17. Tiboreau Posted: March 13, 2014 at 04:40 PM (#4671073)
Much Thanks, Powderhorn!
   18. Tiboreau Posted: March 13, 2014 at 04:55 PM (#4671087)
Reading Powderhorn's link, I did not know that gambling was another motivation behind Hulbert's formation of the National League.

I recall the relationship b\w East & West--especially Boston's dominance--as well as the contract breaking mentioned in that article, and formalizing issues such as schedules (basis for ousting the original NY & PHI teams) & bar of entry (including territorial rights). Also, I seem to recall that greater organization control of clubs for their financial supporters, such as Hulbert, was a motivation behind the formation of the National League. . . .
   19. Tiboreau Posted: March 13, 2014 at 05:10 PM (#4671094)
Also, did not know the expulsion of the Louisville 4 spelled doom not only for Louisville but also for the St. Louis ball club, who had signed 3 of the 4 after the '77 season. Thanks again, Powderhorn.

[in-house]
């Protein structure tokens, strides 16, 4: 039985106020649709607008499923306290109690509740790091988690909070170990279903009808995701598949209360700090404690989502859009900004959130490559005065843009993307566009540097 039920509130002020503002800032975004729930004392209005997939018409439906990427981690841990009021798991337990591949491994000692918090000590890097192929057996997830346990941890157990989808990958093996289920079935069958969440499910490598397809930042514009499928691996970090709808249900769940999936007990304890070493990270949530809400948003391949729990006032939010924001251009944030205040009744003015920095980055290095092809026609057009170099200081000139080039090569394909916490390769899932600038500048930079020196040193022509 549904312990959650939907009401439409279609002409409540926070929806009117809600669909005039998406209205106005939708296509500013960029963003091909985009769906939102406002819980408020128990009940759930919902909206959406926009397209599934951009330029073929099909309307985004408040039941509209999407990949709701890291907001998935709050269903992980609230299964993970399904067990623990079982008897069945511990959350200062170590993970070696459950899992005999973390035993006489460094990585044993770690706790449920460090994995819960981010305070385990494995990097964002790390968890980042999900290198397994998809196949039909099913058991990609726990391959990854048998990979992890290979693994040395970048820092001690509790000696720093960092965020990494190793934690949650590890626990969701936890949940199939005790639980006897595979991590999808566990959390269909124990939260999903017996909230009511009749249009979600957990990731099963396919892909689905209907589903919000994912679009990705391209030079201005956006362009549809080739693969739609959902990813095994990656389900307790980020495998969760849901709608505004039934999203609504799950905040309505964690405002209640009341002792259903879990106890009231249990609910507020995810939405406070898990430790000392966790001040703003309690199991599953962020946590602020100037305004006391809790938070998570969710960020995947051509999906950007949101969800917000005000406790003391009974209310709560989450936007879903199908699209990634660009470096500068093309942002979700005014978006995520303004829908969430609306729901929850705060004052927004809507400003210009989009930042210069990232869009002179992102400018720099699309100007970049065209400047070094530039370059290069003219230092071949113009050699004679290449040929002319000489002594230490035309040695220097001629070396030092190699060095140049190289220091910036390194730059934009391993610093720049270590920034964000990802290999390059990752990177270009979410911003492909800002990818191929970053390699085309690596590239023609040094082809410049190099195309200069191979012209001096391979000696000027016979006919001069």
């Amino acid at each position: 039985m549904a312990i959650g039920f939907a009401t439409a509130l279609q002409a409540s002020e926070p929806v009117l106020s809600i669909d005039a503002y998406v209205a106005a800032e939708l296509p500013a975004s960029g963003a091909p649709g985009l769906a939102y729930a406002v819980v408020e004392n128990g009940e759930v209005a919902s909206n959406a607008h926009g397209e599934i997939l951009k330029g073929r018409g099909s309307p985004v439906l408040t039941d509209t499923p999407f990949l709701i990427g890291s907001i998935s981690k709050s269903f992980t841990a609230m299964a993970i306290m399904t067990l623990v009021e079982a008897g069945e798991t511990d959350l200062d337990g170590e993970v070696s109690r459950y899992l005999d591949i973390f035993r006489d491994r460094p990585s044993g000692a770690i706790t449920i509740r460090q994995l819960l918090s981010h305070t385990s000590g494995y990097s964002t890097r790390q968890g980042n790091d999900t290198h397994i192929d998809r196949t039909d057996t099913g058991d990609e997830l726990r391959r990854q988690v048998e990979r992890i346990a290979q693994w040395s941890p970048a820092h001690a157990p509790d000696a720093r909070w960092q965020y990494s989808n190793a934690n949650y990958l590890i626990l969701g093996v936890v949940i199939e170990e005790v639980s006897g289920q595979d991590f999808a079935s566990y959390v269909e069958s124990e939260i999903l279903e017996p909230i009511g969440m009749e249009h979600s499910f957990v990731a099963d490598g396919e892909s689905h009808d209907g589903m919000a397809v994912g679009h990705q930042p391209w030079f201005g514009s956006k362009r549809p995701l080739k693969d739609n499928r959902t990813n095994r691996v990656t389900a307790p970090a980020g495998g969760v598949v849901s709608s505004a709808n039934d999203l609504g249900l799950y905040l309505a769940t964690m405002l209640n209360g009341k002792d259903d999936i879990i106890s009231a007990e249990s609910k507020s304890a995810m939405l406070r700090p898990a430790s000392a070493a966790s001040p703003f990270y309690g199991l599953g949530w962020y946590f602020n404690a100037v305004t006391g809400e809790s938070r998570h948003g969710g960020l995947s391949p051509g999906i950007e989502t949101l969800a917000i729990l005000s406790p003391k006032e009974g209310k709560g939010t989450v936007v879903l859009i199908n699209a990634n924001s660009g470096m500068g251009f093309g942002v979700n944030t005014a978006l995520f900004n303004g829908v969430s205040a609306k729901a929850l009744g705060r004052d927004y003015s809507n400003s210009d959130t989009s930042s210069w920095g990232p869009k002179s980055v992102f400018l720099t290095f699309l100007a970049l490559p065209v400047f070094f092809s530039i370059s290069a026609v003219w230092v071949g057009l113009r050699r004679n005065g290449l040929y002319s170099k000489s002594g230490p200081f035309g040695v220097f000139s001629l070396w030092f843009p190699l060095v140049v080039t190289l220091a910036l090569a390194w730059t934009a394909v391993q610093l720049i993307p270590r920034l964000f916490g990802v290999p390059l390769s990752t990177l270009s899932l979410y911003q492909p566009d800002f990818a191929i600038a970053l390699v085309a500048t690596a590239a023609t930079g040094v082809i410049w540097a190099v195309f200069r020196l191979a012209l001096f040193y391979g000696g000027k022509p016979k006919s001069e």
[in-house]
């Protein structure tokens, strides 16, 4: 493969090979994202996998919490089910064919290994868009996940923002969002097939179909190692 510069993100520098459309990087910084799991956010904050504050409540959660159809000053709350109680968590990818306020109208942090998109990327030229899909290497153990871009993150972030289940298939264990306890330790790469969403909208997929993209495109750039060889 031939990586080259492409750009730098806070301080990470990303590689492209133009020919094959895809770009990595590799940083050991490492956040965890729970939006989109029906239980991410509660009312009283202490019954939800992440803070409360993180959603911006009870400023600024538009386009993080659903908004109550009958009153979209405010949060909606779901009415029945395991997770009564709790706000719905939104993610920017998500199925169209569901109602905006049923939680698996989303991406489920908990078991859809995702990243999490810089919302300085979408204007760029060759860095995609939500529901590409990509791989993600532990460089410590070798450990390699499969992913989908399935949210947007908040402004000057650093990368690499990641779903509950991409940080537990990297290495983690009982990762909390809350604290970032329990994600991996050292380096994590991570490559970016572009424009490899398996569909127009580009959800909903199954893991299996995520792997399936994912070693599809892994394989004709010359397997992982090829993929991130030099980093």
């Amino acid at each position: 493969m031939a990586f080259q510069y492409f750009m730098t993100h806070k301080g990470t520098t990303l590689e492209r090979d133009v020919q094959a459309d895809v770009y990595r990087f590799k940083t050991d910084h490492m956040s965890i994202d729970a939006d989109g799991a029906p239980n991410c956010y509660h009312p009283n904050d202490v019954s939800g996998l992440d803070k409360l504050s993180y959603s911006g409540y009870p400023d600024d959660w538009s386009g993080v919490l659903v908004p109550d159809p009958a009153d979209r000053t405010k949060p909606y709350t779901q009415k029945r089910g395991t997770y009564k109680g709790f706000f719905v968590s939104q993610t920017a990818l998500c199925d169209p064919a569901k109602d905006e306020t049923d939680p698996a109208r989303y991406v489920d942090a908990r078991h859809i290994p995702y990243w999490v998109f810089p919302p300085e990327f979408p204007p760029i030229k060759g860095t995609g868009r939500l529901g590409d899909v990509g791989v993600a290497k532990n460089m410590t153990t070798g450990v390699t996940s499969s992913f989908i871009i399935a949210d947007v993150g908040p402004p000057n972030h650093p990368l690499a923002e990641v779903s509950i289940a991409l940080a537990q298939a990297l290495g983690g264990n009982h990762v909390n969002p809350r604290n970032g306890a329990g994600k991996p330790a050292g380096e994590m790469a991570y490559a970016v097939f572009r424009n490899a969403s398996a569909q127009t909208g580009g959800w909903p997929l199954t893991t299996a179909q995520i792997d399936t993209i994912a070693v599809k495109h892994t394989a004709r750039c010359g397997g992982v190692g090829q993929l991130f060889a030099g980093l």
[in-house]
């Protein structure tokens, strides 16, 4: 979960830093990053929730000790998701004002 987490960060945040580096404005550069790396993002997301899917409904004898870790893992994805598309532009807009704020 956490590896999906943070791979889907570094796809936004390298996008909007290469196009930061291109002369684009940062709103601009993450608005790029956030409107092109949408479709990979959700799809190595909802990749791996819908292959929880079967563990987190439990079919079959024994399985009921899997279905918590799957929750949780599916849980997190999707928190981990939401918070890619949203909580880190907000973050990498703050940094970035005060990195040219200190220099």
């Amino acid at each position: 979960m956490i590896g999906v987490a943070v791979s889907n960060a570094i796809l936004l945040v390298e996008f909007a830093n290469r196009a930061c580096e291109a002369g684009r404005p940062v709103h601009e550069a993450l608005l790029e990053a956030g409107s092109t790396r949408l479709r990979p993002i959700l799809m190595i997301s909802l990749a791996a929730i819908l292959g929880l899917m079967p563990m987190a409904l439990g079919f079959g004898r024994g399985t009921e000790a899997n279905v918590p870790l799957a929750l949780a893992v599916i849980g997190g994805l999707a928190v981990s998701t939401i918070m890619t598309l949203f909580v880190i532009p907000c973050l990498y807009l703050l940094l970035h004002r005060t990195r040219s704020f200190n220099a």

20. AndrewJ Posted: March 13, 2014 at 07:48 PM (#4671196)
Vis-a-vis the Black Sox, I understand the US government had closed the racetracks during WWI, so gamblers found themselves needing action (which would help explain the rumors that the 1918 Series was also fixed).
   21. Howie Menckel Posted: March 13, 2014 at 08:33 PM (#4671215)

The first Monmouth Park racetrack in New Jersey opened in 1870, but indeed such gambling fell out of governmental favor in the early 1900s.
   22. Morty Causa Posted: March 13, 2014 at 09:59 PM (#4671247)
Good piece well told, but I wish it were better sourced since it's a historical piece. See Harold Seymour's version Baseball The Golden Age.